Within the hour, DiMaggio and Sinatra had assembled a small crowd at the corner of Waring and Kilkea Drive, an otherwise quiet intersection in a solid middle-class section. There will be conflicting stories about who was on the corner that night. Villa Capri’s maitre d’, Billy Karen, was there, but his boss, Villa Capri’s owner, Pasquale “Patsy” D’Amore would deny having gone along for the ride. Sinatra’s friend John Seminola and manager Henry Sanicola may have also been on hand. The private eyes, Ruditsky and Irwin were definitely there, as were, oddly enough, their wives.
In any case, thus assembled, the raiding party found itself faced with a quandary. The two-story building at the corner of Waring and Kilkea Ave. housed three apartments. Two units, 8120 and 8122, fronted Waring. The third unit, 754 Kilkea Dr., faced the side.
The odds were one-in-three. Waddaya gonna do?
No one involved in the shenanigans on Waring Ave. that November night could have predicted the firestorm this escapade would cause — that three years later DiMaggio and Sinatra would face unrelenting public humiliation and civil and possibly even criminal jeopardy because of it, that teams of investigators would be deployed, not to look into the particulars of the raid itself, but, ostensibly at least, to track down who sold the story to Confidential, that there would be multiple hearings and even a libel trial, or especially that the end result of it all would do to Confidential what Hollywood stars and their studios had tried to do from the first minute it hit the stands: bring the scandal sheet’s wildly successful run to an end.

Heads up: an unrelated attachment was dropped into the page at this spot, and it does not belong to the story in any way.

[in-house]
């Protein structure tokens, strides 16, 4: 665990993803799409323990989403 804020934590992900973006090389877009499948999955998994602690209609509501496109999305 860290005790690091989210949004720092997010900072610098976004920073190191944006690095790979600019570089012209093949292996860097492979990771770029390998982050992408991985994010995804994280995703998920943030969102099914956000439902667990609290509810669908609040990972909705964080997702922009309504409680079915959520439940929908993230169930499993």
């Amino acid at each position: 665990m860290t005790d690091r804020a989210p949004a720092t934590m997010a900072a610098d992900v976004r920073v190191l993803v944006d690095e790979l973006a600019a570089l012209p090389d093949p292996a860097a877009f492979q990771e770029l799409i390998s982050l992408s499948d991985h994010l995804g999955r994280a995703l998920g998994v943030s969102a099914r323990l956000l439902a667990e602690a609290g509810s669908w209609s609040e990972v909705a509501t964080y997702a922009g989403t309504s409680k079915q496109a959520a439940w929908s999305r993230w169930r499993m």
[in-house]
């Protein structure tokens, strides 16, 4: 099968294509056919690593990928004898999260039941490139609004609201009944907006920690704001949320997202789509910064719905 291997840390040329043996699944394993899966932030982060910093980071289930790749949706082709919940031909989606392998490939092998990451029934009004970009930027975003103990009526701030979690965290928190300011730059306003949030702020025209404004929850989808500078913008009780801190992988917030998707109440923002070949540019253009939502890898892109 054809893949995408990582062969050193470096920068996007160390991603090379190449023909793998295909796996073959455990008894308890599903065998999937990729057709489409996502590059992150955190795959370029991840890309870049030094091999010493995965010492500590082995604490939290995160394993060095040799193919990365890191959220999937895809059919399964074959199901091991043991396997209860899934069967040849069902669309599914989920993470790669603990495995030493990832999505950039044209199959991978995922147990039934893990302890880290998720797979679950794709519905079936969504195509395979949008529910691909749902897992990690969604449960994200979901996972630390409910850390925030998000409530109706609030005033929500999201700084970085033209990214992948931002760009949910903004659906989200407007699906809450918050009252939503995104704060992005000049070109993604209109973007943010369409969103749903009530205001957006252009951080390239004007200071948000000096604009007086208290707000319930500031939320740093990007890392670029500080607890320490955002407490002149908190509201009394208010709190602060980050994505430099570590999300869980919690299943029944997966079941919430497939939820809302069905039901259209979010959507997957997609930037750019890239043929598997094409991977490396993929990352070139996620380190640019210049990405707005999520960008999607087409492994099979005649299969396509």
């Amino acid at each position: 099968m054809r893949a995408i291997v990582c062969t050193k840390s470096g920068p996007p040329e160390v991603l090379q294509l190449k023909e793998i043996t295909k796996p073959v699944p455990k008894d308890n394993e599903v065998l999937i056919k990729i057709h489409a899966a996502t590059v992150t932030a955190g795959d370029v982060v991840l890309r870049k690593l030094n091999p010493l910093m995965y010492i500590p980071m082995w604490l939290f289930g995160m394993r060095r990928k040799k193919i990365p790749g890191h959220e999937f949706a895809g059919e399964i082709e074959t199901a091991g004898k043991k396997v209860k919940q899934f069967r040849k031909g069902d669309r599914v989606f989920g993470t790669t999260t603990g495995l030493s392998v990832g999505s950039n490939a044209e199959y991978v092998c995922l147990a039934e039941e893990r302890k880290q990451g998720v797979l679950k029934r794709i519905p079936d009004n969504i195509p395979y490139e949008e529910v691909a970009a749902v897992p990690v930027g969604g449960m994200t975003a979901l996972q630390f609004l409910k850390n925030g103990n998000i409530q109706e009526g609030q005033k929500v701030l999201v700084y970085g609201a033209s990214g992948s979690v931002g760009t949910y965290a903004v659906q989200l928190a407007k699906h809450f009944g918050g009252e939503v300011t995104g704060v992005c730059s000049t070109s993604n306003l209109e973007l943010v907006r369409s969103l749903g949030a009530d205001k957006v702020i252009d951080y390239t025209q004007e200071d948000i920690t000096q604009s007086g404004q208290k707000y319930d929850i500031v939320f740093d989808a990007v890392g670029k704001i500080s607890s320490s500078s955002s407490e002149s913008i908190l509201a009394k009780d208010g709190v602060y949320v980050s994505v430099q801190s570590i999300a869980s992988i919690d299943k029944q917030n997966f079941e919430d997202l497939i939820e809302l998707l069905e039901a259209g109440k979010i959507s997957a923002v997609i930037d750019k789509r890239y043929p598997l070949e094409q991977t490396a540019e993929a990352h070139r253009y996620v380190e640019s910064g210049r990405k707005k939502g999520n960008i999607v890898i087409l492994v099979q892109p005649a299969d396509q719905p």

Tom Wolfe once called Confidential “the most scandalous scandal magazine in the history of the world.” Launched in 1952, it came along at the precise moment that the Hollywood studio system was beginning to unravel. For more than 30 years, the studios had kept tight control over the way the press portrayed their contract players. After all, it was the stars who attracted audiences to theatres, which generated profits for the studios through ticket sales. Similarly, the Hollywood press played along because stories about the stars drove circulation. As a result of this cozy relationship, studio publicity offices traded reporters access to the stars for the right to censor items that might put their actors in a bad light. Confidential changed all that, seemingly overnight.
In Neal Gabler’s article on the meteoric rise and fall of Confidential in the April 2003 issue of Vanity Fair, he wrote that with its “tantalizing subtitle (“Tells the Facts and Names the Names”), Confidential specialized in Hollywood peccadilloes — in promiscuity, in bad behavior, in miscegenation (at a time when that was considered taboo), and, perhaps above all, in outing homosexual stars decades before there was even such a term as ‘outing.'”